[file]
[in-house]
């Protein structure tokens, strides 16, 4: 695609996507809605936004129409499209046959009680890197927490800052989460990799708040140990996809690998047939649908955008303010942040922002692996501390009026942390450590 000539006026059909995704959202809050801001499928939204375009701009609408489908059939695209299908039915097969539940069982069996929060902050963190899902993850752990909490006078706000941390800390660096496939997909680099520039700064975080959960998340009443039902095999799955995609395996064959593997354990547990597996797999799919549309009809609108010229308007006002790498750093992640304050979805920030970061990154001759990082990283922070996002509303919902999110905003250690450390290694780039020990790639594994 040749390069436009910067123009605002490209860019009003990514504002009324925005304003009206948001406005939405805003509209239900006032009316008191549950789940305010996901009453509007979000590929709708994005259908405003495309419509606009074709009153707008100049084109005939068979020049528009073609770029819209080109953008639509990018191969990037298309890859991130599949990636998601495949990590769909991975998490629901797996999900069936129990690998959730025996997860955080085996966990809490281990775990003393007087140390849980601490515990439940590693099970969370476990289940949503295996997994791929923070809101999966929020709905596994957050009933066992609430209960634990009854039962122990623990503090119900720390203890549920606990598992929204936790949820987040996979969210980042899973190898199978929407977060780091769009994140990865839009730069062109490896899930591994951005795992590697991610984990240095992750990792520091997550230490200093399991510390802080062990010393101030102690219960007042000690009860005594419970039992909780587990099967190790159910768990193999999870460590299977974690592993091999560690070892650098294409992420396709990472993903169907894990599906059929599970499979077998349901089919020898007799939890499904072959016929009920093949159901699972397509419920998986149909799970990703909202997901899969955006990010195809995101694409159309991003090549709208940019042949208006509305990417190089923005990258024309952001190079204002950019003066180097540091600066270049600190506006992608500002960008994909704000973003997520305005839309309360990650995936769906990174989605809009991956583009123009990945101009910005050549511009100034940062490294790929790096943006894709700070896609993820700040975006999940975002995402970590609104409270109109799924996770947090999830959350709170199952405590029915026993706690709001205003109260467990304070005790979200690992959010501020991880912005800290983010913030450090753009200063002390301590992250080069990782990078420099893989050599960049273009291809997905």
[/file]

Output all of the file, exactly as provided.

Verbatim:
[in-house]
């Protein structure tokens, strides 16, 4: 695609996507809605936004129409499209046959009680890197927490800052989460990799708040140990996809690998047939649908955008303010942040922002692996501390009026942390450590 000539006026059909995704959202809050801001499928939204375009701009609408489908059939695209299908039915097969539940069982069996929060902050963190899902993850752990909490006078706000941390800390660096496939997909680099520039700064975080959960998340009443039902095999799955995609395996064959593997354990547990597996797999799919549309009809609108010229308007006002790498750093992640304050979805920030970061990154001759990082990283922070996002509303919902999110905003250690450390290694780039020990790639594994 040749390069436009910067123009605002490209860019009003990514504002009324925005304003009206948001406005939405805003509209239900006032009316008191549950789940305010996901009453509007979000590929709708994005259908405003495309419509606009074709009153707008100049084109005939068979020049528009073609770029819209080109953008639509990018191969990037298309890859991130599949990636998601495949990590769909991975998490629901797996999900069936129990690998959730025996997860955080085996966990809490281990775990003393007087140390849980601490515990439940590693099970969370476990289940949503295996997994791929923070809101999966929020709905596994957050009933066992609430209960634990009854039962122990623990503090119900720390203890549920606990598992929204936790949820987040996979969210980042899973190898199978929407977060780091769009994140990865839009730069062109490896899930591994951005795992590697991610984990240095992750990792520091997550230490200093399991510390802080062990010393101030102690219960007042000690009860005594419970039992909780587990099967190790159910768990193999999870460590299977974690592993091999560690070892650098294409992420396709990472993903169907894990599906059929599970499979077998349901089919020898007799939890499904072959016929009920093949159901699972397509419920998986149909799970990703909202997901899969955006990010195809995101694409159309991003090549709208940019042949208006509305990417190089923005990258024309952001190079204002950019003066180097540091600066270049600190506006992608500002960008994909704000973003997520305005839309309360990650995936769906990174989605809009991956583009123009990945101009910005050549511009100034940062490294790929790096943006894709700070896609993820700040975006999940975002995402970590609104409270109109799924996770947090999830959350709170199952405590029915026993706690709001205003109260467990304070005790979200690992959010501020991880912005800290983010913030450090753009200063002390301590992250080069990782990078420099893989050599960049273009291809997905």